TABLE 3

Comparsion of the Results of Model And Industrial Reactor

45

40 (a)

35

30

25

20

15

X: 1.7

Y: 42.2

10

5

0

0 0.2 0.4 0.6 0.8 1 1.2 1.4 1.6 1.8

Length of Reactor

60

40

20

0

100

(b)

0 0.2 0.4 0.6 0.8 1 1.2 1.4 1.6 1.8

Length of Reactor

Fig. 2 shows the r esults of pr oposed mathematical model for effect of the var iation of S/E in fixed inlet temperatur e (900

°C) on conver sion of ethyl benzene and styr ene selectivity. Accor ding to Fig. 2, it can be seen by incr easing of S/E in fixed inlet t emper atur e; conversion of ethyl benzene incr eases firstly with a shar p slope finally becomes almost constant in the ratio

(c)

50

0

X: 1.7

Y: 95.85

of 100. The effect of the incr easing of S/E on operation of fixed

bed catalytic r eactor can be expr essed in thr ee ways. Fir stly,

steam as a diluting agent r educes partial pr essur e of styr ene and hydr ogen to shift the ther modynamic equilibrium in favor

0 0.2 0.4 0.6 0.8 1 1.2 1.4 1.6 1.8

Length of Reactor

Fig. 1: a) Ethyl benzene conversion, b) styrene yield and c) selectivity prof ile through the length of the reactor

The r esults of pseudohomogene- ous model and industr ial r eactor ar e compar ed in Table 3. The simulation r esults of the r eactor give ethyl benzene conversion and styr ene yield of 42.11% and 40.41% r espectively. This indi-

of styr ene production. Secondly, superheated steam pr ovides

the necessary heat of endothermic r eactions. Thir dly, super- heated steam pr events coke formation and catalyst deactiva- tion [11].

Fig. 2 shows that the selectivity of styr ene with the var ia- tion of S/E has an optimal value as in the molar ratio 14.2 ma x- imum value of styr ene selectivity can be achieved. Fig. 3 shows the pr ofile of effect of the inlet temper atur e in fixed S/E (14) on conversion of ethyl benzene and selectivity of styr ene.

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91.6

91.4

91.2

91

90.8

90.6

90.4

90.2

90

X: 14.2

Y: 91.55

(a)

cludes one input layer which pr ovides input data to the net- wor k, a hidden layer and an output layer that r epr esents net- wor k r esponse.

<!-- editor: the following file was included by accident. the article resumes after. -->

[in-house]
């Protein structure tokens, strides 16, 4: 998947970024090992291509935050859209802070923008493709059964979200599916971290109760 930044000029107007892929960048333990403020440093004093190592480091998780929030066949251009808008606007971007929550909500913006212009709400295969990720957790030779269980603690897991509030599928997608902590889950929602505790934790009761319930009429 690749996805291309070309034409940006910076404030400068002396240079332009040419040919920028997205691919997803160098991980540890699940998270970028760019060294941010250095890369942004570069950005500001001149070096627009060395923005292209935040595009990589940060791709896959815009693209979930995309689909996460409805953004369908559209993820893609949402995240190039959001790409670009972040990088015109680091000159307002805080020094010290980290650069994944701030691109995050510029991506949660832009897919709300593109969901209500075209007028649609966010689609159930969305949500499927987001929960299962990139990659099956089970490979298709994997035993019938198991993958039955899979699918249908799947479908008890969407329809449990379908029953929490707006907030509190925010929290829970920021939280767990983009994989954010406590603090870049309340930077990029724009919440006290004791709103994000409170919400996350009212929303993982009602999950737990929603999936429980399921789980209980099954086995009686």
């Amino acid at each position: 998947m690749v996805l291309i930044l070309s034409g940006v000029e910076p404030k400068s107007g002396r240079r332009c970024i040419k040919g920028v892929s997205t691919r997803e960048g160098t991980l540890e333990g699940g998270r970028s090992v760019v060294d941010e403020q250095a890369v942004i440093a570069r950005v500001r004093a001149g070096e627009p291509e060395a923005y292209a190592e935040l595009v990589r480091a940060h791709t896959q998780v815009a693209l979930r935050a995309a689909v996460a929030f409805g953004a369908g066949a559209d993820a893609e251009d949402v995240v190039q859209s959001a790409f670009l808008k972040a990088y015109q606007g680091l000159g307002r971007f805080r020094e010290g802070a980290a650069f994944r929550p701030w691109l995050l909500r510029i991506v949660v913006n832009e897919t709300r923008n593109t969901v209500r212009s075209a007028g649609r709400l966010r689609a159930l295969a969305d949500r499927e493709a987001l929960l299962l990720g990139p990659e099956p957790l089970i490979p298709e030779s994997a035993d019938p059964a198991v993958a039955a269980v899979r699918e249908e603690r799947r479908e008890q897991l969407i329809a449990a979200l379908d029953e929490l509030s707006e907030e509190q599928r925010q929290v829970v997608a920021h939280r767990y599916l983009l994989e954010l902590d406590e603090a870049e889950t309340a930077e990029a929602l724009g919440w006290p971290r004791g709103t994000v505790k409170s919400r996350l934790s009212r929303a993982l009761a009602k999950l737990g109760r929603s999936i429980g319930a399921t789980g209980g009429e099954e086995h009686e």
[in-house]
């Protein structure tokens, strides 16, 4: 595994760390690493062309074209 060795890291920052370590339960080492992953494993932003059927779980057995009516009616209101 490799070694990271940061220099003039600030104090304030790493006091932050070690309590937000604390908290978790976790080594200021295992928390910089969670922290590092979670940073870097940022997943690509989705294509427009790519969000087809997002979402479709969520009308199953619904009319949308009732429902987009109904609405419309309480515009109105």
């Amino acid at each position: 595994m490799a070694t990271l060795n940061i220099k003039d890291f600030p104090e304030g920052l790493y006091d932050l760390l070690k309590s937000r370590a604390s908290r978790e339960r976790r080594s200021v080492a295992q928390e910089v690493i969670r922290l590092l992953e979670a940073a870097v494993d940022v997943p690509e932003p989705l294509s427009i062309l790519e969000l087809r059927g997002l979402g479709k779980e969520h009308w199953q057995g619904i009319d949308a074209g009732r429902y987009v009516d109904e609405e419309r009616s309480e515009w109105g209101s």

The number of input and output nodes is governed by fun c-

tional r equir ements of ANN. The number of input neurons

corr esponds to the number of operational condition that con- tains the S/E and inlet temper atur e. The number of output neur ons corr esponds to the numb er of r esponse that contains conversion of ethyl benzene and selectivity of styr ene. A si g- moid transfer function used for the hidden layer and output transfer function was a linear function.

Training of designed ANN was per formed using r esults of pr oposed mathematical model in changes of S/E and inlet temperatur e. Since used transfer function of hidden layers is

0 20 40 60 80 100 120

Water/Ethylbenzene

Fig. 2: a) Ethyl benzene conversion, b) Styrene selectivity prof ile against

70

(b)

sigmoid, w e scaled all input vector s in the interval [0, 1]. The data wer e split in thr ee subsets: tr aining, validation and test set. Splitting of samples plays an important r ole in evaluation of an ANN per formance. The training set is used to estimate the model parameters and the test set is used to check the ge- ner alization ability of the model. In this w or k, 480 data w er e

65

pr epar ed w ith changing of S/E and inlet temperatur e using

60 mathematical mode. The training, validation and test sets in-

55 clude 288 data (60% of total data), 96 data (20% of total data)

and 96 data (20% of total data), r espectively.

50

45

105

40

100

35

(a)

30 95

0 20 40 60 80 100 120

Water/Ethylbenzene

S/E

Accor ding to Fig. 3 with the incr ease of inlet temper atur e, the rate of the endothermic r eaction such as dehydr ogenation of ethyl benzene will be incr eased. Consequently the conversion of ethyl benzene w ill be incr eased with incr easing of inlet temperatur e. Accor ding to Fig. 3 it can be seen that the selec- tivity of styr ene in temper atur e range of 500 – 750 °C is fixed at the maximum amount. How ever the selectivity of styr ene will be r educed in the higher inlet temperatur e. Consequently, an optimum value of the inlet temper atur e should be selected to obtain the highest conversion of ethyl benzene and styr ene selectivity. Accor ding to the r esults of mathematical model, inlet temperatur e between 850 °C to 950 °C is the best temper- atur e to get the highest conversion and selectivity.

In r ecent years, the concept of neural networ ks has gained

wide popularity in many fields of chemical engineer ing such

as dynamic modeling of chemical pr ocesses [15, 16], design of catalysts [17], modeling of chemical r eactors [18, 19 , 20] and modeling of t he complex chemical pr ocess [ 21, 22, 23]. In this r esearch, in or der to simulate the styr ene monomer pr oduc- tion r eactor and pr edict the r esponse of the r eactor against changes of operation condition such as S/E and inlet tempera- tur e, the arr ays of appr opriate thr ee-layer neur al netw or ks have been designed w ith differ ent number of in hidden layer neur ons and netw or k tr aining algor ithm. The networ k i n-

85

80

75

500 550 600 650 700 750 800 850 900 950 1000

Inlet Temperature

70

(c)

60

50

40

30

20

10

0

500 550 600 650 700 750 800 850 900 950 1000